Some brain cells involved in pain processing are more activated in women than in men, potentially providing an explanation as to why opioid pain killers are often less effective for them.
In the last two decades, there has been a lot of scientific interest in investigating sex differences pain and analgesia and uncovering why women seem to experience greater pain sensitivity.
Although this may be due to social conditioning and psychosocial factors, experiments conducted in the lab have demonstrated that biological mechanisms also underlie these sex differences.
One area of research has focused on hormones, suggesting that sexual hormones influence sensitivity to pain as women appear to have different tolerance to pain depending on where they are at in their menstrual cycle. Brain imaging studies have also shown different responses to pain.
When it comes to studies looking at people's response to painkillers, the results are more inconsistent, but both preclinical and clinical studies have suggested that women often need twice as much morphine as men to experience the same pain-relieving effects.
The study now published in the Journal of Neurosciences adds to this body of knowledge, looking at male and female brain to understand specifically why morphine, one of the most commonly prescribed painkillers, works differently depending on people's sex.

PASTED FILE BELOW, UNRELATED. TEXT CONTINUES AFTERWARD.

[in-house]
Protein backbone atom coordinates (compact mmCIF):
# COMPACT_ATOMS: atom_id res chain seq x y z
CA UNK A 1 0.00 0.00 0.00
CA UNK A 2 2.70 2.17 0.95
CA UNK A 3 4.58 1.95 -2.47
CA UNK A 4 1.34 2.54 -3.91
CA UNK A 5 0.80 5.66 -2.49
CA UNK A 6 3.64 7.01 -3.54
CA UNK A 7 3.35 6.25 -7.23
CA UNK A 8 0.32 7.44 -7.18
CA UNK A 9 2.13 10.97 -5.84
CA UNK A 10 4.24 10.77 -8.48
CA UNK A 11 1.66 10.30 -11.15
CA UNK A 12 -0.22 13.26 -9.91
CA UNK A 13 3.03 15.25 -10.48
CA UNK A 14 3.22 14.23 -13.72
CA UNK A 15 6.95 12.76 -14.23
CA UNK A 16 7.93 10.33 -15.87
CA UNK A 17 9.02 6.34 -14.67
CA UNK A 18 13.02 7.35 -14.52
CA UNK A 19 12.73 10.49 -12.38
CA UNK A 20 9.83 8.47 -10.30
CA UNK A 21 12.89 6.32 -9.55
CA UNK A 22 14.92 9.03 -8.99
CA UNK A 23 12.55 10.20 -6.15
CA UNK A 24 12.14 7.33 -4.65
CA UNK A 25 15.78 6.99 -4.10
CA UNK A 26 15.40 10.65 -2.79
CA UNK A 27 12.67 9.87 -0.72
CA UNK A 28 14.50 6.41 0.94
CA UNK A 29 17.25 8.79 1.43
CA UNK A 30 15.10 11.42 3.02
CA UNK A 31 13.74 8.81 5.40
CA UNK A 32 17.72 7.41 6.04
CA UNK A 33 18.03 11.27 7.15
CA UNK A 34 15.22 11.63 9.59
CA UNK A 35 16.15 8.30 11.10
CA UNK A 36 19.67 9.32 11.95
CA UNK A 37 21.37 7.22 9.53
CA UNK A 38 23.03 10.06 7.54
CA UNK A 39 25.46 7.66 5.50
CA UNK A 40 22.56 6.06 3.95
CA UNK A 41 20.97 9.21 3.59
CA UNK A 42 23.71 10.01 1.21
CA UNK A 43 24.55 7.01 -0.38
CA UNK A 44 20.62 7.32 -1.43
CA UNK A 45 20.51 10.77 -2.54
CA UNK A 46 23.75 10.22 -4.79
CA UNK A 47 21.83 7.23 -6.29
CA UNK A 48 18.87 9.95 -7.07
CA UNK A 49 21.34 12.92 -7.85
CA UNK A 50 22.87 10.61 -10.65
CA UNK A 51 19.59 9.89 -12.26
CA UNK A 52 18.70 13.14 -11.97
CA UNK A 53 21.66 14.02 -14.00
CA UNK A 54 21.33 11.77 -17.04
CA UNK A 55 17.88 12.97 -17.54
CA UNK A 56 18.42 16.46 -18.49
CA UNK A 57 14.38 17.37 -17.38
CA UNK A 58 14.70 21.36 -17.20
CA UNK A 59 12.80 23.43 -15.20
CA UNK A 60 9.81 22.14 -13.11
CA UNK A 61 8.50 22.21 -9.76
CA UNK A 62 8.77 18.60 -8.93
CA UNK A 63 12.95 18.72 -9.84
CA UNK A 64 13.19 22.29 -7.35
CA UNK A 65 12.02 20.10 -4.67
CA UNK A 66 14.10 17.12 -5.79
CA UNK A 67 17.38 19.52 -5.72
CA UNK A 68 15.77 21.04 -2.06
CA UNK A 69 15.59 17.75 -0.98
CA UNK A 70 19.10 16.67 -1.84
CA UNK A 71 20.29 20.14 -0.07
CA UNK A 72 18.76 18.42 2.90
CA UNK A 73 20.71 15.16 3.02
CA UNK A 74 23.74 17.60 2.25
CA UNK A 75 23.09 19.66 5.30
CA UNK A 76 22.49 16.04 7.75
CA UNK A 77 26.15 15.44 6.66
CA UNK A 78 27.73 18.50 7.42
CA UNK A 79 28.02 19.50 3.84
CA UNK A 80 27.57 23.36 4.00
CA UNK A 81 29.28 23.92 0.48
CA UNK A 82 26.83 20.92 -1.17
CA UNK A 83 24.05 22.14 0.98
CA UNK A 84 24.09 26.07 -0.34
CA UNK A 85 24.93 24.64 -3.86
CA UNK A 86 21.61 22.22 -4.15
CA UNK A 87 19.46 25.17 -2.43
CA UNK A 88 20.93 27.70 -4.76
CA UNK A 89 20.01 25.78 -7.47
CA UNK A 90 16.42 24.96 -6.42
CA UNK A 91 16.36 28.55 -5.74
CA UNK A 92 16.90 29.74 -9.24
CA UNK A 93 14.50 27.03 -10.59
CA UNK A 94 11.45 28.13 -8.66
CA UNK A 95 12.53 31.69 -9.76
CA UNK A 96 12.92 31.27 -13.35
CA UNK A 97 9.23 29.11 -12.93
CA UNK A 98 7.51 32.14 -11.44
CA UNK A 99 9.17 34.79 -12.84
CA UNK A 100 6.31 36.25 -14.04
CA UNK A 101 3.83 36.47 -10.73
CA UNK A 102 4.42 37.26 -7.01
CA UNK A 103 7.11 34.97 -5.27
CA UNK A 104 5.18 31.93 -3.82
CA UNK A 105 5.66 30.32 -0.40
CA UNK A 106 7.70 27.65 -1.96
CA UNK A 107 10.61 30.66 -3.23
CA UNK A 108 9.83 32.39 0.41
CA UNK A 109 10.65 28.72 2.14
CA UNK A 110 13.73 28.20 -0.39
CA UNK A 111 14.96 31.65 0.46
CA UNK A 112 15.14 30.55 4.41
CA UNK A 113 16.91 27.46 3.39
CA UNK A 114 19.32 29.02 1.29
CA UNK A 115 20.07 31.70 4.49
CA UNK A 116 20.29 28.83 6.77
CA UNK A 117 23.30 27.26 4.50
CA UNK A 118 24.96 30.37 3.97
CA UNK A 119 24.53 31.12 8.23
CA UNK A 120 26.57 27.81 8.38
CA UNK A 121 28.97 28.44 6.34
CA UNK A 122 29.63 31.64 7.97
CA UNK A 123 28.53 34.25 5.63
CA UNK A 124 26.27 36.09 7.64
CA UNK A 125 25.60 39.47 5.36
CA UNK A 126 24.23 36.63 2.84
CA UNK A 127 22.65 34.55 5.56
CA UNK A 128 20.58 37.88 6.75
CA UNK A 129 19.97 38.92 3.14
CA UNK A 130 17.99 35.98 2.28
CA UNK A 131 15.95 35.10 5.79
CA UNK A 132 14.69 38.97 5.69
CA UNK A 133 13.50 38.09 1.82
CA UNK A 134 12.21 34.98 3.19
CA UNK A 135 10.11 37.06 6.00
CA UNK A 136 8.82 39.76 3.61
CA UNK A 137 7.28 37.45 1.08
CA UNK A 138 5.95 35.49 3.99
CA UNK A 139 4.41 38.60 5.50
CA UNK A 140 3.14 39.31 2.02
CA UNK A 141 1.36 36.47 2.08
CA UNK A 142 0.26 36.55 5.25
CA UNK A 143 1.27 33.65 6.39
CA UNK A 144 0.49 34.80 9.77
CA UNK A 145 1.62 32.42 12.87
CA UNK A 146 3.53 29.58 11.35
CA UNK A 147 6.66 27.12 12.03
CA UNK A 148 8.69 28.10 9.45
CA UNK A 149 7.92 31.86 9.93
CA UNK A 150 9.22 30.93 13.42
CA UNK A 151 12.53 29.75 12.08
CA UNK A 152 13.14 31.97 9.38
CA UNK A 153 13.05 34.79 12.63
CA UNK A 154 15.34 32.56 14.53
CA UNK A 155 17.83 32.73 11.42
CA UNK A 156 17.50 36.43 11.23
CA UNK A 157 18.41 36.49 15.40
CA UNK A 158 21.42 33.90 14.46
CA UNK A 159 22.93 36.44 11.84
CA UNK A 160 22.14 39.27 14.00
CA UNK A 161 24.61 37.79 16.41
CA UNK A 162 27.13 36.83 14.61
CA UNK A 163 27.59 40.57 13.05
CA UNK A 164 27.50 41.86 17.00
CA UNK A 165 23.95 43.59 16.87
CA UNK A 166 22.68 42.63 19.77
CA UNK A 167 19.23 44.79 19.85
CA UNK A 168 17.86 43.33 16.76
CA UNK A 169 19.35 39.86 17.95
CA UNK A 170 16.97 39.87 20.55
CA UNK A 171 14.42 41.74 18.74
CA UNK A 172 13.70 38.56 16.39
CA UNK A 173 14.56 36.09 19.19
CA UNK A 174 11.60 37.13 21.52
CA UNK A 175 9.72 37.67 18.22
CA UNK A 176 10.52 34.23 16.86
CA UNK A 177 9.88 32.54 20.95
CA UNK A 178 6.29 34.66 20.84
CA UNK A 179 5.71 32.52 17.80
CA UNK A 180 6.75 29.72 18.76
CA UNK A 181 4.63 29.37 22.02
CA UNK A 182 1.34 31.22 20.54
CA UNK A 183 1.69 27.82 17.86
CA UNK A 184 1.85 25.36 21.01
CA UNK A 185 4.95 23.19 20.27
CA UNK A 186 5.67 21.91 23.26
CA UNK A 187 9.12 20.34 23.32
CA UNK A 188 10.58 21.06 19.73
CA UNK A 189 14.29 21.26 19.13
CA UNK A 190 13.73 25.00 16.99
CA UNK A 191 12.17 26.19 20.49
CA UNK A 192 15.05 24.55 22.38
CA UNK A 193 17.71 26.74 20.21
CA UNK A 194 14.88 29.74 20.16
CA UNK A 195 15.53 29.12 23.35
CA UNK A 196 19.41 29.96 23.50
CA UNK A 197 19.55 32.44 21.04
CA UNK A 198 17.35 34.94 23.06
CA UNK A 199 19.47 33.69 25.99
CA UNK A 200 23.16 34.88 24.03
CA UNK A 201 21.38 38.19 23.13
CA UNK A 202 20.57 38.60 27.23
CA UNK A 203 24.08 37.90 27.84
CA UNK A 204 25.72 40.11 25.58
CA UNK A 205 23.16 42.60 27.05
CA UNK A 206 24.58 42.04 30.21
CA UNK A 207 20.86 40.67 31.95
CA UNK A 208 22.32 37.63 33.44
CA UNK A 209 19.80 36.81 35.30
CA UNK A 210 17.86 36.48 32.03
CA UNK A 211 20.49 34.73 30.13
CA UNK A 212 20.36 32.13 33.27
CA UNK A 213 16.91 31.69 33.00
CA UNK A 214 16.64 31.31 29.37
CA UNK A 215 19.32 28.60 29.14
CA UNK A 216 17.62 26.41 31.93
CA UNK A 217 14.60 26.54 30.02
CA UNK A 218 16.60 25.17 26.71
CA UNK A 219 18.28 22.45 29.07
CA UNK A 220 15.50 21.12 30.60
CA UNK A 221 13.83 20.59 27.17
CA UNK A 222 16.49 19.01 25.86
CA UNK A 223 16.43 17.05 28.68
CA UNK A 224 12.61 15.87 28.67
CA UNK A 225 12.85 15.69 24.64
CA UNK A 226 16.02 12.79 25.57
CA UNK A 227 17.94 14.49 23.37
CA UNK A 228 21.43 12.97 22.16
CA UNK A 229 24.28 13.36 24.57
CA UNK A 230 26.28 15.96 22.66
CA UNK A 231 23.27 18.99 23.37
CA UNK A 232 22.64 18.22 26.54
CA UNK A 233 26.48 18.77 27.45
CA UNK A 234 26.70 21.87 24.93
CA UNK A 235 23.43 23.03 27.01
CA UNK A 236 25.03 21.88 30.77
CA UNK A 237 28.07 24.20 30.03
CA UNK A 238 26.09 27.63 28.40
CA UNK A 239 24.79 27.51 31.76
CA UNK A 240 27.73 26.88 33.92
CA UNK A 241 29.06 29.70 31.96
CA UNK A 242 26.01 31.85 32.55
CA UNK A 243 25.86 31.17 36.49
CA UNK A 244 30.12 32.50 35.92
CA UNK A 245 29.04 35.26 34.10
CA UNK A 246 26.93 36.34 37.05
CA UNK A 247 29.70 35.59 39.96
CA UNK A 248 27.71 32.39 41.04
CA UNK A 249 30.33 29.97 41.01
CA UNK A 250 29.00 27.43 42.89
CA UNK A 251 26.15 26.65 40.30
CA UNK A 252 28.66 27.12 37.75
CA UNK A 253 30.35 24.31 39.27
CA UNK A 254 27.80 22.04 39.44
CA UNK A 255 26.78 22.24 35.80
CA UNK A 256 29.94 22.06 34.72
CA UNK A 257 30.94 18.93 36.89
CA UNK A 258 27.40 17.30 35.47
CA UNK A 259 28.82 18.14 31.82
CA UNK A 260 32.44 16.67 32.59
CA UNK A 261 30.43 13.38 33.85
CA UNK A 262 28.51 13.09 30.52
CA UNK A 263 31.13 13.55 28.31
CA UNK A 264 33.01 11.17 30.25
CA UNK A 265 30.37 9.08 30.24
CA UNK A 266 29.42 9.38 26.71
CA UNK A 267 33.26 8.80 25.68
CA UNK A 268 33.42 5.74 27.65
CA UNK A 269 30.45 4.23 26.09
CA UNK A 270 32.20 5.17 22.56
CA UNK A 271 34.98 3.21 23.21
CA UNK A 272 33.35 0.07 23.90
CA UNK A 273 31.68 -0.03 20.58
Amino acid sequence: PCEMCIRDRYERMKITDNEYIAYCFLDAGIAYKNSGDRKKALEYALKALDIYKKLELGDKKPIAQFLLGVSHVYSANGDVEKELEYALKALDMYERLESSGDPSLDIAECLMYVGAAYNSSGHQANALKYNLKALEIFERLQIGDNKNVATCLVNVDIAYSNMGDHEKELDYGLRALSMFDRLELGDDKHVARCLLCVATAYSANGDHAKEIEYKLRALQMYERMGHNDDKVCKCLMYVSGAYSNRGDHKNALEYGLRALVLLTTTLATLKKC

A look at microglia
The scientists, from Georgia State University, decided to study microglia, the brain's resident immune cells, because of their involvement in pain processing.
Microglia act as the main form of active immune defence in the central nervous system and participates in the body's response to morphine. The scientists hypothesised that women may need to take higher dose of morphine because of differences in microglia activation, compared with men.
To test the role of these immune cells, they gave male and female rats a drug which inhibited the activation of microglia. They found that when these brain cells were blocked, the response of female rats to the painkiller greatly improved and matched the levels of pain relief seen in males.
These findings suggest that microglia are more active in brain regions involved in pain processing and this may explain why women respond differently to morphine. Furthermore, this phenomenon may contribute to why the incidence rates for various chronic pain syndromes are significantly higher in females than males.
The study was only conducted in rats, so it remains to be seen how applicable the results are to humans and whether microglia activation explains underlie responses to other types of painkillers than morphine.
However, the scientists are hopeful that their study will lead to more research being conducted to find painkillers more adapted to women.
"The results of the study have important implications for the treatment of pain, and suggests that microglia may be an important drug target to improve opioid pain relief in women," concluded Dr. Anne Murphy, co-author on the study and associate professor in the Neuroscience Institute at Georgia State.